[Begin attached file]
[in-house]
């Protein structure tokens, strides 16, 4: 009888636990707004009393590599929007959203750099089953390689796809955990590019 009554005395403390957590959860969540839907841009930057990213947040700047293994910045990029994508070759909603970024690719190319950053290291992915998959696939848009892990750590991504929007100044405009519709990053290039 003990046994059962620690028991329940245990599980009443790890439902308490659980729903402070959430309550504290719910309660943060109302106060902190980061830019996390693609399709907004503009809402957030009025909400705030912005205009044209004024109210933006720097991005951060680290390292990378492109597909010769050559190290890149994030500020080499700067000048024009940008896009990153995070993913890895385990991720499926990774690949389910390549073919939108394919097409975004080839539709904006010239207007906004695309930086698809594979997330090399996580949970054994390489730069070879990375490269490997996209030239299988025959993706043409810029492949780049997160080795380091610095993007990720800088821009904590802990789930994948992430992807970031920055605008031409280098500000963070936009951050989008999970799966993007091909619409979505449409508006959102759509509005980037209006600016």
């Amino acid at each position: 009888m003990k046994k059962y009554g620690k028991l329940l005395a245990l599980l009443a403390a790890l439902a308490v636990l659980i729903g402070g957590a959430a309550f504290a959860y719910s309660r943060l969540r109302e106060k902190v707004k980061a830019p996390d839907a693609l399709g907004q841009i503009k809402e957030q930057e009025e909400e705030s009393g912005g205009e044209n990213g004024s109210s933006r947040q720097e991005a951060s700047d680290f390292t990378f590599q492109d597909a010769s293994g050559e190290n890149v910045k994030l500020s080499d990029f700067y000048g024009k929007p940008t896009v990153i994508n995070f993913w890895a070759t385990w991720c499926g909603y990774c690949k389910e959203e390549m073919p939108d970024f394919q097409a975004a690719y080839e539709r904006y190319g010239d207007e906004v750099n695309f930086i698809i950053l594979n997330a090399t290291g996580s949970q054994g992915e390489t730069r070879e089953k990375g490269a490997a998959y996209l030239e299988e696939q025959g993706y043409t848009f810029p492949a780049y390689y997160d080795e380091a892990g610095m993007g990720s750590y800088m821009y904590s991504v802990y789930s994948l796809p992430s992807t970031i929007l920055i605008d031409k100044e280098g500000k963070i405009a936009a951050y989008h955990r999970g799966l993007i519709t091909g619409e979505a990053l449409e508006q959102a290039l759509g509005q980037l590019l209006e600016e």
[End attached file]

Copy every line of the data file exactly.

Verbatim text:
[in-house]
């Protein structure tokens, strides 16, 4: 009888636990707004009393590599929007959203750099089953390689796809955990590019 009554005395403390957590959860969540839907841009930057990213947040700047293994910045990029994508070759909603970024690719190319950053290291992915998959696939848009892990750590991504929007100044405009519709990053290039 003990046994059962620690028991329940245990599980009443790890439902308490659980729903402070959430309550504290719910309660943060109302106060902190980061830019996390693609399709907004503009809402957030009025909400705030912005205009044209004024109210933006720097991005951060680290390292990378492109597909010769050559190290890149994030500020080499700067000048024009940008896009990153995070993913890895385990991720499926990774690949389910390549073919939108394919097409975004080839539709904006010239207007906004695309930086698809594979997330090399996580949970054994390489730069070879990375490269490997996209030239299988025959993706043409810029492949780049997160080795380091610095993007990720800088821009904590802990789930994948992430992807970031920055605008031409280098500000963070936009951050989008999970799966993007091909619409979505449409508006959102759509509005980037209006600016």
């Amino acid at each position: 009888m003990k046994k059962y009554g620690k028991l329940l005395a245990l599980l009443a403390a790890l439902a308490v636990l659980i729903g402070g957590a959430a309550f504290a959860y719910s309660r943060l969540r109302e106060k902190v707004k980061a830019p996390d839907a693609l399709g907004q841009i503009k809402e957030q930057e009025e909400e705030s009393g912005g205009e044209n990213g004024s109210s933006r947040q720097e991005a951060s700047d680290f390292t990378f590599q492109d597909a010769s293994g050559e190290n890149v910045k994030l500020s080499d990029f700067y000048g024009k929007p940008t896009v990153i994508n995070f993913w890895a070759t385990w991720c499926g909603y990774c690949k389910e959203e390549m073919p939108d970024f394919q097409a975004a690719y080839e539709r904006y190319g010239d207007e906004v750099n695309f930086i698809i950053l594979n997330a090399t290291g996580s949970q054994g992915e390489t730069r070879e089953k990375g490269a490997a998959y996209l030239e299988e696939q025959g993706y043409t848009f810029p492949a780049y390689y997160d080795e380091a892990g610095m993007g990720s750590y800088m821009y904590s991504v802990y789930s994948l796809p992430s992807t970031i929007l920055i605008d031409k100044e280098g500000k963070i405009a936009a951050y989008h955990r999970g799966l993007i519709t091909g619409e979505a990053l449409e508006q959102a290039l759509g509005q980037l590019l209006e600016e």